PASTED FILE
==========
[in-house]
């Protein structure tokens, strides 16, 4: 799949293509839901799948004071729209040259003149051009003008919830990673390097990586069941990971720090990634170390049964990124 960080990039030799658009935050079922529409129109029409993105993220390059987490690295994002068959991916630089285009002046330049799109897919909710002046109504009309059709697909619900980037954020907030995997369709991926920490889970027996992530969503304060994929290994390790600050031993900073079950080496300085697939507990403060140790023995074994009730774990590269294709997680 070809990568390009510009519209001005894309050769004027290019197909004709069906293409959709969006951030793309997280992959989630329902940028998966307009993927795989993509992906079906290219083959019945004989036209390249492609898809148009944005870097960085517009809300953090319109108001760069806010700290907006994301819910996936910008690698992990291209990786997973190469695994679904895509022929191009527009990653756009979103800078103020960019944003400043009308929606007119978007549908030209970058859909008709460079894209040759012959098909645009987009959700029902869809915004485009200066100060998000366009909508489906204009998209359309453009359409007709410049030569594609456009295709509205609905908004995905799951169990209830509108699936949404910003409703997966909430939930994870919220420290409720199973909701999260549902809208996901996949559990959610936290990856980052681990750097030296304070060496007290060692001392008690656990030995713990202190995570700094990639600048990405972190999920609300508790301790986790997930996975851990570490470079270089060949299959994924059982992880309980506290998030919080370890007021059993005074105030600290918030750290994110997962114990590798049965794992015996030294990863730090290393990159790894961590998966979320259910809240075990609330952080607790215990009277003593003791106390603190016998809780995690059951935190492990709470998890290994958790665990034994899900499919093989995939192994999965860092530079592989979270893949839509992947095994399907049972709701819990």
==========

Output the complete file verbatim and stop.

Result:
[in-house]
């Protein structure tokens, strides 16, 4: 799949293509839901799948004071729209040259003149051009003008919830990673390097990586069941990971720090990634170390049964990124 960080990039030799658009935050079922529409129109029409993105993220390059987490690295994002068959991916630089285009002046330049799109897919909710002046109504009309059709697909619900980037954020907030995997369709991926920490889970027996992530969503304060994929290994390790600050031993900073079950080496300085697939507990403060140790023995074994009730774990590269294709997680 070809990568390009510009519209001005894309050769004027290019197909004709069906293409959709969006951030793309997280992959989630329902940028998966307009993927795989993509992906079906290219083959019945004989036209390249492609898809148009944005870097960085517009809300953090319109108001760069806010700290907006994301819910996936910008690698992990291209990786997973190469695994679904895509022929191009527009990653756009979103800078103020960019944003400043009308929606007119978007549908030209970058859909008709460079894209040759012959098909645009987009959700029902869809915004485009200066100060998000366009909508489906204009998209359309453009359409007709410049030569594609456009295709509205609905908004995905799951169990209830509108699936949404910003409703997966909430939930994870919220420290409720199973909701999260549902809208996901996949559990959610936290990856980052681990750097030296304070060496007290060692001392008690656990030995713990202190995570700094990639600048990405972190999920609300508790301790986790997930996975851990570490470079270089060949299959994924059982992880309980506290998030919080370890007021059993005074105030600290918030750290994110997962114990590798049965794992015996030294990863730090290393990159790894961590998966979320259910809240075990609330952080607790215990009277003593003791106390603190016998809780995690059951935190492990709470998890290994958790665990034994899900499919093989995939192994999965860092530079592989979270893949839509992947095994399907049972709701819990």